Former Synthes sales rep counter-sues in generic ortho devices battle

Former Synthes sales rep counter-sues in generic ortho devices battle

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April 6, 2012 by MassDevice staff

Former Synthes sales rep turned Emerge Medical CEO John Marotta filed a countersuit against the med-tech giant’s claims that Marotta and others violated their non-compete agreements in selling cheaper “generic” versions of orthopedic screws and drill bits.

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Former Synthes Inc. sales rep John Marotta fought back against his erstwhile employer, lodging a counterclaim alleging antitrust violations and claiming that the device giant is using litigation to crush competitors.

Marotta mans the corner office at Emerge Medical Inc., a Denver, Colo.-based orthopedic device maker that offers generic components like surgical screws and drill bits at lower prices.

Marotta is part of a growing interest in generic medical devices, a market that may play a role in increasing already-heavy pricing pressure on the device industry.

“The payers are moving in our direction,” Marotta told thePhiladelphia Inquirer. “If you have a $6,000 total knee replacement and a $3,000 total knee replacement that is substantially equivalent, with the same clinical outcome, the market will choose the $3,000 knee. Hospitals, surgeons, and device companies are all competing for dollars as it moves in this direction.”

Marotta resigned from his role at Synthes in April 2010, having incorporated Emerge Medical as a Colorado business in January 2010.

Synthes filed a lawsuit in March 2011 against Marotta and a clutch of other former employees who followed him to launch Emerge on the grounds that they violated non-compete agreements, attempted to steal Synthes customers and illegally used proprietary information.

“With an MBA paid for by Synthes freshly under his belt, Marotta resigned effective April 15, 2010, lying to Synthes by stating that he would be joining a non-competitor,” according to Synthes’ legal complaint. “Marotta’s and Emerge’s conduct as a whole is the epitome of unfair competition. But most importantly, however, Marotta developed and is marketing products and a company, Emerge, that lawfully belongs to Synthes.”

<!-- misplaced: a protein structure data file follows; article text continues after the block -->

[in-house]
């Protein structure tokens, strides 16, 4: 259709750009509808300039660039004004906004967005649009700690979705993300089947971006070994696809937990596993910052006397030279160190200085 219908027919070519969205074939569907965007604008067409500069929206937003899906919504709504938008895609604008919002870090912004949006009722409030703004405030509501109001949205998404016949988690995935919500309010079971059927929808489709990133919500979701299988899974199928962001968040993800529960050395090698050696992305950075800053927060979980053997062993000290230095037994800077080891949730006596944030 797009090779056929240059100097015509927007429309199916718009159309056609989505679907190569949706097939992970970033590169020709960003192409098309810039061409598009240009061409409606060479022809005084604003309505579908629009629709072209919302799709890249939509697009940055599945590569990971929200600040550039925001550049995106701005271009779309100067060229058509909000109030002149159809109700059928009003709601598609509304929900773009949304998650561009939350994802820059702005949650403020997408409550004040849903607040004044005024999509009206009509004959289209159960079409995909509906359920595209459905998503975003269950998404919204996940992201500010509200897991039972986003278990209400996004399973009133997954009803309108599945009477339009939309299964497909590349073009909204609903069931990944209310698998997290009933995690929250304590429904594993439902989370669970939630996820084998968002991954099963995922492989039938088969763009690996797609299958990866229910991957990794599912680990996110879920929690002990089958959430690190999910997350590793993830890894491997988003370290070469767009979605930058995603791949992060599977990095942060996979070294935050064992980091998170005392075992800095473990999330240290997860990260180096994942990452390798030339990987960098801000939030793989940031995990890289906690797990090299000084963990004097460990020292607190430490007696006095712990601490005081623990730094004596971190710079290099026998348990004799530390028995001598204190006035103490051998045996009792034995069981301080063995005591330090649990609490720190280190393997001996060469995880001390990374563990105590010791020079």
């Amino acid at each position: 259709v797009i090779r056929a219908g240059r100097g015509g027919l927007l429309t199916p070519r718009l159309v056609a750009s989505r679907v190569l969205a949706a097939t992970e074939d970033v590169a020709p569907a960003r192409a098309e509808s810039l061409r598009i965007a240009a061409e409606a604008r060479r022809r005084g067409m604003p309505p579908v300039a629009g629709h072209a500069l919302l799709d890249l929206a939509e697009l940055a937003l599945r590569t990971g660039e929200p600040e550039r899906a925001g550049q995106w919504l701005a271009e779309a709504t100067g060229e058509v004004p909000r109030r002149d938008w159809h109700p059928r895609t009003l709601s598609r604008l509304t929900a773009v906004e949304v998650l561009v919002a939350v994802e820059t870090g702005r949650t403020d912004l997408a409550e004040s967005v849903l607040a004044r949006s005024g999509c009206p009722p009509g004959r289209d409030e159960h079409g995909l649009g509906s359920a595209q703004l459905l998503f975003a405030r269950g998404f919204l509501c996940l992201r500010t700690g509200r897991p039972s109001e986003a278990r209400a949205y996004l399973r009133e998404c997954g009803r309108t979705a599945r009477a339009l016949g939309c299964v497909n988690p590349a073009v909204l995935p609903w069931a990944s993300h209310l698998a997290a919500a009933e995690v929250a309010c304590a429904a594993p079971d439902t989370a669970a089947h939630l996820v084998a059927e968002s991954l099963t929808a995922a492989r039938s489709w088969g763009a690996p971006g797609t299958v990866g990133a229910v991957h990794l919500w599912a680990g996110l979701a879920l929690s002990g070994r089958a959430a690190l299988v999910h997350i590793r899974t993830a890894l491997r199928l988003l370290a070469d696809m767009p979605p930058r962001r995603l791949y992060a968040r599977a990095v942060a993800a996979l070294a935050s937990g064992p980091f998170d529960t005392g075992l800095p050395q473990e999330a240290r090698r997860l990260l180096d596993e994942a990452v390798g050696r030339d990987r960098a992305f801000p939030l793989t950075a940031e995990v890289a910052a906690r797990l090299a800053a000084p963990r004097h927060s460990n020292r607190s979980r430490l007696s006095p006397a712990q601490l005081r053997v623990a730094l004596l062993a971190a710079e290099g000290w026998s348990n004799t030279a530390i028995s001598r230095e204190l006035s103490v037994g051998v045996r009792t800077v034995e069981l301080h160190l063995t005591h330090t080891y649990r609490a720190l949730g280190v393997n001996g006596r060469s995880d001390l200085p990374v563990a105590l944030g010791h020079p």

Marotta launched a counter-suit this week, claiming that Synthes has violated antitrust statutes, used its legal weight to limit competition and has sent Emerge’s customers letters containing misleading information in attempt to drive them back to Synthes.

“They are sending letters to our customers that are misleading and harmful,” Marotta told the newspaper. “Synthes is trying to eliminate a company thats purpose is to provide a cost-effective product to the American public. In my opinion, they use litigation, especially employment litigation, to deter competition in the marketplace.”

Synthes is currently in the midst of a $21.3 billion buyout by Johnson & Johnson (NYSE:JNJ), awaiting only approval from the European authorities to run with the deal.

Health care titan J&J recently inked a binding deal to sell the global trauma unit of subsidiary subsidiary DePuy Orthopedics to Biomet Inc., a move that may help appease Eurozone regulators, who voiced concerns that the high-profile merger may decrease competition in the med-tech industry.

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